Los Angeles

Daniel Douke

Los Angeles Institute of Contemporary Art

Much more mysterious than McCafferty’s solar-burn collages are Daniel Douke’s trompe l’oeil paintings of cardboard boxes. Only a telltale seam here, a suspiciously reflective patch there, ultimately reveal that the cardboard boxes protruding from the wall are in fact three-dimensional paintings. That revelation is slow in coming, however, so beautifully rendered is the deceit.

In his fusion of painting, sculpture and photography, Douke is engaged in pursuits shared by a number of artists working today: Sylvia Mangold’s masking-tape paintings, Jud Nelson’s marble “Wonder Bread” sculptures, Michael McMillen’s miniaturized environments, and others. Their shared obsession with the meticulous description of objects seems, in some respects, an attempt to grab hold of the concrete, if only for a moment, before it slips back into incomprehensibility.

In the early ’70s, Douke made airbrushed paintings of swimming pools, but he eventually tired of the fact that his illusions never really fooled the eye; they remained two-dimensional paintings. In one sense, the cardboard boxes are nothing more than photorealist paintings joined at the edges, which, like Warhol’s Brillo boxes, really do make paintings into objects. The sixth side of the box, the side facing the wall is invented in the viewer’s mind. For all intents and purposes, this invisible sixth side is as real as any of the visible sides. The packing boxes are containers, empty of content but full of illusions.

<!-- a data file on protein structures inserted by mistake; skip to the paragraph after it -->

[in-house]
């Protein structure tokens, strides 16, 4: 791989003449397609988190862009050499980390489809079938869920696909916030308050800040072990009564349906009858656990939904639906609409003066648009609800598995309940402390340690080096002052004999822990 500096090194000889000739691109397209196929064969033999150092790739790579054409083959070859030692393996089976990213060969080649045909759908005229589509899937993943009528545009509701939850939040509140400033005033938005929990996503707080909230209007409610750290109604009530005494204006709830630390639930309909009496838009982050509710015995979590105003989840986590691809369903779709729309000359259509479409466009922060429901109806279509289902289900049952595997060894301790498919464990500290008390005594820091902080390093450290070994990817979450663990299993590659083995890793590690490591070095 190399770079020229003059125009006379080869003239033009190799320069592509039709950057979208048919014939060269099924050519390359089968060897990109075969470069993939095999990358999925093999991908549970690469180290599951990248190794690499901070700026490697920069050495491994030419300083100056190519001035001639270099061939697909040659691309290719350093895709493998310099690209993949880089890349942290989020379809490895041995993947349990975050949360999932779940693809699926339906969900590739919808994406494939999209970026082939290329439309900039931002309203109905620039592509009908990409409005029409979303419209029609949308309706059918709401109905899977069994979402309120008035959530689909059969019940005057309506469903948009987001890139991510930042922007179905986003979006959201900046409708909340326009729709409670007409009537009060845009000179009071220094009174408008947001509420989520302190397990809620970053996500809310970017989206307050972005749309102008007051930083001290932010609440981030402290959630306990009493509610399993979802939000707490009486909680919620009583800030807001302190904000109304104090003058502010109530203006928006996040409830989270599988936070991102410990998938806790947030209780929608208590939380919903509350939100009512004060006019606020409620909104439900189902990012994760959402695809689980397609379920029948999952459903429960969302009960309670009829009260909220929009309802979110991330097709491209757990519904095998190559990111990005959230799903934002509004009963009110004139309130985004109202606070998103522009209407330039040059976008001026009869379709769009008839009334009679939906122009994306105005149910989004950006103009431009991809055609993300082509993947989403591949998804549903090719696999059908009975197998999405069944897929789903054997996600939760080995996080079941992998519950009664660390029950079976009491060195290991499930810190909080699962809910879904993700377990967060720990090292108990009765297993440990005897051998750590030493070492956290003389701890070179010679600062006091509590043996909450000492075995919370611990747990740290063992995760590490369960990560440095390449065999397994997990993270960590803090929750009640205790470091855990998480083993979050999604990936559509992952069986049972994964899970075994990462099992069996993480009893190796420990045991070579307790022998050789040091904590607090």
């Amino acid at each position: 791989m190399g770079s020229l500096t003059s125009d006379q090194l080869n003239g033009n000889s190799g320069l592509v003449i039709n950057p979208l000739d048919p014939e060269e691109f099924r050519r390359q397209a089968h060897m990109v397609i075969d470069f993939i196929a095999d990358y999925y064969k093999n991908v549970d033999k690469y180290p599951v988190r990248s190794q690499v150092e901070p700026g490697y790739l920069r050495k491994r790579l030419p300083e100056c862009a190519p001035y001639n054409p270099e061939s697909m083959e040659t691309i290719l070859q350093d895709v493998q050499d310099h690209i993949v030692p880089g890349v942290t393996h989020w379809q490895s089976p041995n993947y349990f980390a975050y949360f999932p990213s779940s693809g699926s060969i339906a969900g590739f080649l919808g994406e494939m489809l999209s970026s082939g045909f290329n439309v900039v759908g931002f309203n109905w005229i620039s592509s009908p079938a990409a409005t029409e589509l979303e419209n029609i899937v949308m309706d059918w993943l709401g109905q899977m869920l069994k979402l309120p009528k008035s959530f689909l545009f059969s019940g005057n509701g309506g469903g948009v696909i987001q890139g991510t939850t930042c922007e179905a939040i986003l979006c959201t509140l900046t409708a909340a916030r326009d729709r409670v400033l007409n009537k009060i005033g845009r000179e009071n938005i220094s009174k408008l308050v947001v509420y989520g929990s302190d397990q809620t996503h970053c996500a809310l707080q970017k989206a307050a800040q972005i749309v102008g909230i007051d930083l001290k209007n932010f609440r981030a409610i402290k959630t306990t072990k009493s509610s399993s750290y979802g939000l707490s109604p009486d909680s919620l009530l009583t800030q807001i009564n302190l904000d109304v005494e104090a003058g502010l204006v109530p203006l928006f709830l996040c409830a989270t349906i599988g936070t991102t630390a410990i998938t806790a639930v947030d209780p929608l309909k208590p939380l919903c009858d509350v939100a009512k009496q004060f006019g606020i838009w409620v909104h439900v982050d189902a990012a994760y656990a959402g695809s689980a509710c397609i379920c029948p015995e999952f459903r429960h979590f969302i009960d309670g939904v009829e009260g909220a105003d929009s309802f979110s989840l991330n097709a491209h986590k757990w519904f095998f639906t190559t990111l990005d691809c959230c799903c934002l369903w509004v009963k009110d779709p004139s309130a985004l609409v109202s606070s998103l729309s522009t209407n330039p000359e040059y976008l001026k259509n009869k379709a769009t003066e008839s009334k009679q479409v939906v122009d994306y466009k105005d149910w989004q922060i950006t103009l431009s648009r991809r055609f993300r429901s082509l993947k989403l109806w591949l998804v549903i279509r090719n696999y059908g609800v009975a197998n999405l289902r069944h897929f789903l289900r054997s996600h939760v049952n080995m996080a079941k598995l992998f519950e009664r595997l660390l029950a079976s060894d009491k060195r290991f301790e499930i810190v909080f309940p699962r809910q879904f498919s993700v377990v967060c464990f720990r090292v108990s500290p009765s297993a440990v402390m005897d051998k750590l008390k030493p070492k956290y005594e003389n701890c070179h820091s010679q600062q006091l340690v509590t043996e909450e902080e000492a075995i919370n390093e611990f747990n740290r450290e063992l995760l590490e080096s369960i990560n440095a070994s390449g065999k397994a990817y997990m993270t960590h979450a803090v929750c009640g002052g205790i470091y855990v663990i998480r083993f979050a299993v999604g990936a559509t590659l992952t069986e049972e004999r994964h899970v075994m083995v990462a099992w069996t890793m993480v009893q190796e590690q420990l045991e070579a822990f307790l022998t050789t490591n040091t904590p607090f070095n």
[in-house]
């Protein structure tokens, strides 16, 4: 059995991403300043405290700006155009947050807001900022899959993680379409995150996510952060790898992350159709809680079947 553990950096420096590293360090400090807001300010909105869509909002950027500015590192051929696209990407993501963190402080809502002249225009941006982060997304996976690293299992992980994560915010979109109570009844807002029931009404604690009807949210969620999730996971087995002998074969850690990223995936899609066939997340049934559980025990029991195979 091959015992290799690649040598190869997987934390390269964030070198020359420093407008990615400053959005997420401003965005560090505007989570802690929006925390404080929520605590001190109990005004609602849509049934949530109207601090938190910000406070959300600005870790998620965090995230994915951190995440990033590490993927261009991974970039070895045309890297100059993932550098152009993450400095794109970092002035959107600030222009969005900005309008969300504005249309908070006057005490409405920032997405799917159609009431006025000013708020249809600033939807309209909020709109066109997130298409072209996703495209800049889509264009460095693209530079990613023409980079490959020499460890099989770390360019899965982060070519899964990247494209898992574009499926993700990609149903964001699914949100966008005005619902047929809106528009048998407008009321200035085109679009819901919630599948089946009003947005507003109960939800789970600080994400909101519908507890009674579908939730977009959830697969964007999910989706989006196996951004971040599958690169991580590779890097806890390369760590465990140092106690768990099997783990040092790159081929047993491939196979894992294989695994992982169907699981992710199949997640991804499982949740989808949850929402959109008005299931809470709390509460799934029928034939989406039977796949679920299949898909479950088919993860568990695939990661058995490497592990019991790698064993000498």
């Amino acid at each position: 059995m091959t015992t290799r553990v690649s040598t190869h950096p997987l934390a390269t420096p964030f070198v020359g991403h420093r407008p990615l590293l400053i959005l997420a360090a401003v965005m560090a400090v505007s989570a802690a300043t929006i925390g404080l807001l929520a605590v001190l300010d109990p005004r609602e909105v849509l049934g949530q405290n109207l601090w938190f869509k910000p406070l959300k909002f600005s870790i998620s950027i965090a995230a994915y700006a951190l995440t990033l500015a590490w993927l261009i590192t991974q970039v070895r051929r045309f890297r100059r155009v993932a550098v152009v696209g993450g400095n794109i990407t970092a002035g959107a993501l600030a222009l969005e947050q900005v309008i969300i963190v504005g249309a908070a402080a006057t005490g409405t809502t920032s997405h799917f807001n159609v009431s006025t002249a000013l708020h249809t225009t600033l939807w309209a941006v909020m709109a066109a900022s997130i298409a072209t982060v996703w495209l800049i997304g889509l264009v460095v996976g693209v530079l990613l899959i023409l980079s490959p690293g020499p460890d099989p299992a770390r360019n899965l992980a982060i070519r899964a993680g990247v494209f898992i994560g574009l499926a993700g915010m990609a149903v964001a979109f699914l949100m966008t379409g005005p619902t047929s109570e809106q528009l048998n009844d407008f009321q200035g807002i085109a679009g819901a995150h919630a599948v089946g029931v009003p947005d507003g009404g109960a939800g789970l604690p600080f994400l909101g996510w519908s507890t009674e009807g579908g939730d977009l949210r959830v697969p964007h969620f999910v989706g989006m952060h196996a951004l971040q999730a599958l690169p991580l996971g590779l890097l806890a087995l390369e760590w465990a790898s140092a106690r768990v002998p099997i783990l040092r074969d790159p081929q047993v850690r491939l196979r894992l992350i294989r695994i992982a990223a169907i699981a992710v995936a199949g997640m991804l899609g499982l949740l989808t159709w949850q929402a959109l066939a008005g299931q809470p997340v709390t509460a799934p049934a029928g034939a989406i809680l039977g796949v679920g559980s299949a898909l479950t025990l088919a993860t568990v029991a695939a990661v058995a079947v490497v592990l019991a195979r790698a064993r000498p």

Two of the works in the show are diptychs with the cardboard image on the right and a replication of that image in marble or iron (illusionistically painted, of course) on the left. It’s a nice idea, playing off the collagelike implications of a cardboard painting with the sculptural implications of marble and iron, but it doesn’t work. The marbleized box looks more like contact paper than marble, and I couldn’t tell that the iron box in Witness was supposed to be rusted iron until I read the exhibition brochure. If the rules of Douke’s game hinge on illusionism, then the illusion has got to be convincing.

Christopher Knight